US Application Serial No. 20050038669 discloses an interactive, unified workstation or web application which unifies in a single system a multitude of functions pertaining to an orthodontic or dental practice that would otherwise require disjointed, more expensive, and less efficient individual workstations dedicated to a specific, limited task or a sub-set of tasks. The application discloses benchmarking for a practitioner's business practice, and for clinical aspects of treatment planning; and integrating overall patient care planning functions. The unified workstation further facilitates access to archived database resources and facilitates both knowledge base services to practitioners and also hybrid treatment planning, wherein different types of appliance systems (fixed, such as brackets and wires, or removable, such as aligning shells) may be used during the course of treatment.
  • SUMMARY
  • [0006]
    In one aspect, a method to evaluate orthodontic care and treatment of a patient includes receiving an orthodontic treatment plan, applying a clinical knowledge database that matches, at least approximately, the orthodontic condition of the patient; and generating a. problem list and generating treatment plan options.
  • [0007]
    Implementations of the above aspect may include one or more of the following. The report can be comprises one or more of the following: text, audio clip, visual display, and animation. The method can include analyzing arch movement. The method can include determining overall movement of teeth within an arch and can also include analyzing tooth movement based on points on one or more teeth. The method can include evaluating crown and root tip. The method can include evaluating crown and root torque. The method can include evaluating tooth rotation along an axis. The method can include evaluating tooth extrusion and intrusion. The method can include evaluating posterior tooth movement and anterior movement. The method can include determining likelihood of tipping, distalization or incisor root torque and by extension likely hood of failure of the appliance. The method can include applying historical patient response data and clinical experience with the various types of orthodontic appliances. The method can also include monitoring the progress of a patient in response to the treatment, and comparing the monitored progress to an expected progress for the patient. The treatment plan can be adjusted with a change in an appliance type. For example, the method can use a first type of orthodontic device during a first portion of a hybrid treatment plan, and a second type of orthodontic device during a second portion of the patient treatment plan.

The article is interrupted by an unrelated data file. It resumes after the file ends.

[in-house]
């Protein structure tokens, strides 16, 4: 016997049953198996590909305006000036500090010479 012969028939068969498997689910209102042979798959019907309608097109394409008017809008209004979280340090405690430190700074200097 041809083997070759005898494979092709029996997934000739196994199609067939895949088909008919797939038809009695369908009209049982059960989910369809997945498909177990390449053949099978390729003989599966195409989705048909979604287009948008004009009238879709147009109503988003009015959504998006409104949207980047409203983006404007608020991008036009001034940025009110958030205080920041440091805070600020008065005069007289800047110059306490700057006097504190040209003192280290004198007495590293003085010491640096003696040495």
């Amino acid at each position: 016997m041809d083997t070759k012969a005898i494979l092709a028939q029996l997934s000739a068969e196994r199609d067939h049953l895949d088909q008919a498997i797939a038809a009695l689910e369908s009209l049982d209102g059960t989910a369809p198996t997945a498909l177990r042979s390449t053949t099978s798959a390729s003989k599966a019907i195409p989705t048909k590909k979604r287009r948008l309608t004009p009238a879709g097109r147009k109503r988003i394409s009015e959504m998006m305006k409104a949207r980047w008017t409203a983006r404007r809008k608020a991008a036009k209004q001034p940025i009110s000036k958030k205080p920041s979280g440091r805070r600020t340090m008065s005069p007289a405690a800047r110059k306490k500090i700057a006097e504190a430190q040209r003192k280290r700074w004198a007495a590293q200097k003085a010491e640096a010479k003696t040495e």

• [0008]
    In another aspect, a system with a central processing unit and a memory storing a clinical knowledge database executes software for receiving an orthodontic treatment plan, applying a clinical knowledge database that matches, at least approximately, the orthodontic condition of the patient; and generating a report for the treatment plan.
  • [0009]